The decay kinetics of HBV RNA were measured with and without SEL1L overexpression. HepDES19 cells were transfected with control vector or plasmid SEL1L without tetracycline and incubated for 36 h to induce HBV RNA transcription. Tetracycline was then added so that de novo transcription of HBV pgRNA from the transgene ceased (Supplementary Figure 3A). Time-course measurements of the decay kinetics of HBV RNA were made following cessation of expression (Supplementary Figure 3B). HBV RNA degraded no faster in HepDES19 cells with overexpressed SEL1L than that in the controls. Thus, we concluded that SEL1L did not promote such degradation and therefore had no significant effect on the stability of HBV RNA. SEL1L-mediated HBV RNA reduction was not due to transcriptional inhibition but most likely attributed to a post-transcriptional mechanism.
Blocking the Endoplasmic Reticulum-Associated Degradation Pathway Increased Intracellular and Secreted Levels of Hepatitis B Virus Envelope Proteins
SEL1L is an adaptor protein for the ubiquitin ligase HRD1 in ERAD pathway. A previous study had demonstrated the activation of ERAD pathway by HBV, which in turn reduced the levels of three envelope proteins (Lazar et al., 2012). In the present study, we treated HBV-transfected cells with kifunensine (KIF), a potent inhibitor of ER mannosidase to block the ERAD pathway. It increased the secreted HBsAg levels in the supernatant of cultured cells in a dose-dependent manner (Figure 5A). Similar trend was observed for intracellular HBV envelope proteins (Figure 5B). Moreover, two important components of ERAD pathway, SEL1L and EDEM1, were also increased (Figure 5B), which probably resulted from the less consumption after ERAD inhibition. However, KIF did not increase HBV core protein level (Figure 5B), indicating that the decrease of core protein by SEL1L overexpression was not via ERAD pathway.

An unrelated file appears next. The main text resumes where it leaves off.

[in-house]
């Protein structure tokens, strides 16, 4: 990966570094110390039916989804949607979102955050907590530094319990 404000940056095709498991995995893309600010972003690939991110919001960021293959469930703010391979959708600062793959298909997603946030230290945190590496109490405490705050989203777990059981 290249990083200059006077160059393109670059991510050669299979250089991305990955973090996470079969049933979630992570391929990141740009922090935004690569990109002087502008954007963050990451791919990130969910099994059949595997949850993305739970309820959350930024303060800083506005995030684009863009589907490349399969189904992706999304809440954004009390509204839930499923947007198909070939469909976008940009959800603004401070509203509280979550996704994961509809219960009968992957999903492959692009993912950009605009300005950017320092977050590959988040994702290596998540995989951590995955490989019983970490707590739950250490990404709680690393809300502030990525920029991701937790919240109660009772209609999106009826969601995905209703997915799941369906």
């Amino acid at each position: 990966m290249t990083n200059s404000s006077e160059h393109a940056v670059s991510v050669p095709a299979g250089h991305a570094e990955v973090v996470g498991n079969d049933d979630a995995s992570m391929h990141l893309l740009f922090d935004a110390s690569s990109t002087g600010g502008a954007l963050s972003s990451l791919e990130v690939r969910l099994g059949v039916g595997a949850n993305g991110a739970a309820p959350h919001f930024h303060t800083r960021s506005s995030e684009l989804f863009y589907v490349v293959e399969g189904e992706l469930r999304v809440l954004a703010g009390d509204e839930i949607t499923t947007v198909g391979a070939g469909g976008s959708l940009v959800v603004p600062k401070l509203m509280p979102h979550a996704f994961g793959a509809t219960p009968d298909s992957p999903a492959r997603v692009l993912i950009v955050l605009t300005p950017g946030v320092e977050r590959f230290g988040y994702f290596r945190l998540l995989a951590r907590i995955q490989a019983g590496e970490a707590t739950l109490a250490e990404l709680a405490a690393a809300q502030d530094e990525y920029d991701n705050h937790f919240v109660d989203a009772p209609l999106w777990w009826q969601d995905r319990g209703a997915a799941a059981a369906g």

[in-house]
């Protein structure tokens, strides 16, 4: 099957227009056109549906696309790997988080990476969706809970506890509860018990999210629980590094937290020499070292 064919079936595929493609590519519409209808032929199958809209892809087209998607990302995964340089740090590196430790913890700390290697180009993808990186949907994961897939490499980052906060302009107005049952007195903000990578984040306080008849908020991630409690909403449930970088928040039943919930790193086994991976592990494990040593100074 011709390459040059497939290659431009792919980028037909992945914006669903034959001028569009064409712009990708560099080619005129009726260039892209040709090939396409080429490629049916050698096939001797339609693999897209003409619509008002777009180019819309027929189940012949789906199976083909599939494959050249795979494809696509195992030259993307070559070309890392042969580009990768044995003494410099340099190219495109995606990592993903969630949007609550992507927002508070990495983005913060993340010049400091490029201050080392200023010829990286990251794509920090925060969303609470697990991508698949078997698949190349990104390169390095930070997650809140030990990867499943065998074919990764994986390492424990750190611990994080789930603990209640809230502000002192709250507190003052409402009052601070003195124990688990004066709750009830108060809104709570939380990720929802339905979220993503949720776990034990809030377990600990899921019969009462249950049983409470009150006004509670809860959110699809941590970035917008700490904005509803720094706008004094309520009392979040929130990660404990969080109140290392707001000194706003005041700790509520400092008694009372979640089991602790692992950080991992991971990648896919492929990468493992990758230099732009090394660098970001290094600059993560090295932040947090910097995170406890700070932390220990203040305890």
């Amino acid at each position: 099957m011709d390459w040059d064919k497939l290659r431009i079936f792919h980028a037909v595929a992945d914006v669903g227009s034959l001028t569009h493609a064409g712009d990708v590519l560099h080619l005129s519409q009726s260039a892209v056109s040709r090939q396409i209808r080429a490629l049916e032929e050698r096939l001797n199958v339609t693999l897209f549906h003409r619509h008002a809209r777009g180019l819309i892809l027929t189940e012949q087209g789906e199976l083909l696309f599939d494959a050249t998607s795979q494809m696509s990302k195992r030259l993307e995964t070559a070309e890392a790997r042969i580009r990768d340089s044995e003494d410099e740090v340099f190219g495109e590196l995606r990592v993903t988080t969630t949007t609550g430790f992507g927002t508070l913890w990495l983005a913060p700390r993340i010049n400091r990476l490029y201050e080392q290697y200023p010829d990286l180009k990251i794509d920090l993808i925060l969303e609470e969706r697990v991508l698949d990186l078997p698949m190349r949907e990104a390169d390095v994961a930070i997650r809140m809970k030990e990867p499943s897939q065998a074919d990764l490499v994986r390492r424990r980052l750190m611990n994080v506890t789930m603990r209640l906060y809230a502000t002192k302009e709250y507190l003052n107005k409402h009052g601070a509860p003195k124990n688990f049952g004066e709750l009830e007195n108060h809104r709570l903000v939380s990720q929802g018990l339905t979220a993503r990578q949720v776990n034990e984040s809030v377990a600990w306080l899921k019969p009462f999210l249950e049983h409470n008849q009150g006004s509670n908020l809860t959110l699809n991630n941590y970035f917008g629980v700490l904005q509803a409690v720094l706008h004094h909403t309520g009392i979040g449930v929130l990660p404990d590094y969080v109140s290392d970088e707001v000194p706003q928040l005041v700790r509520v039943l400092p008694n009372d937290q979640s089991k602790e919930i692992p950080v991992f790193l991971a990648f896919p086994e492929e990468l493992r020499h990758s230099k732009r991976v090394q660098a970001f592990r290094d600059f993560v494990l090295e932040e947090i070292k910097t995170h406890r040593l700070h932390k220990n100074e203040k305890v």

Figure 5. SEL1L decreased HBV envelope proteins through the ERAD pathway and may be aggregated to form granules. (A,B) Huh7 cells in 12-well plates were transfected with 1.5 μg pHBV1.3, followed by treating cells with ER mannosidase inhibitor KIF in a dose-dependent manner for 48 h post transfection. The expression levels of intracellular and secreted viral proteins as well as SEL1L and EDEM1 were measured as previously described. (C) Huh7 cells were co-transfected with 1.5 μg pSEL1L-GFP (green) and 1.5 μg HBsAg-cherry (red). The cells were fixed and stained with DAPI (blue). The colocalization of SEL1L and HBsAg was measured by confocal microscopy.
SEL1L Co-localized With HBsAg in the Cytoplasm to Generate a Granular Distribution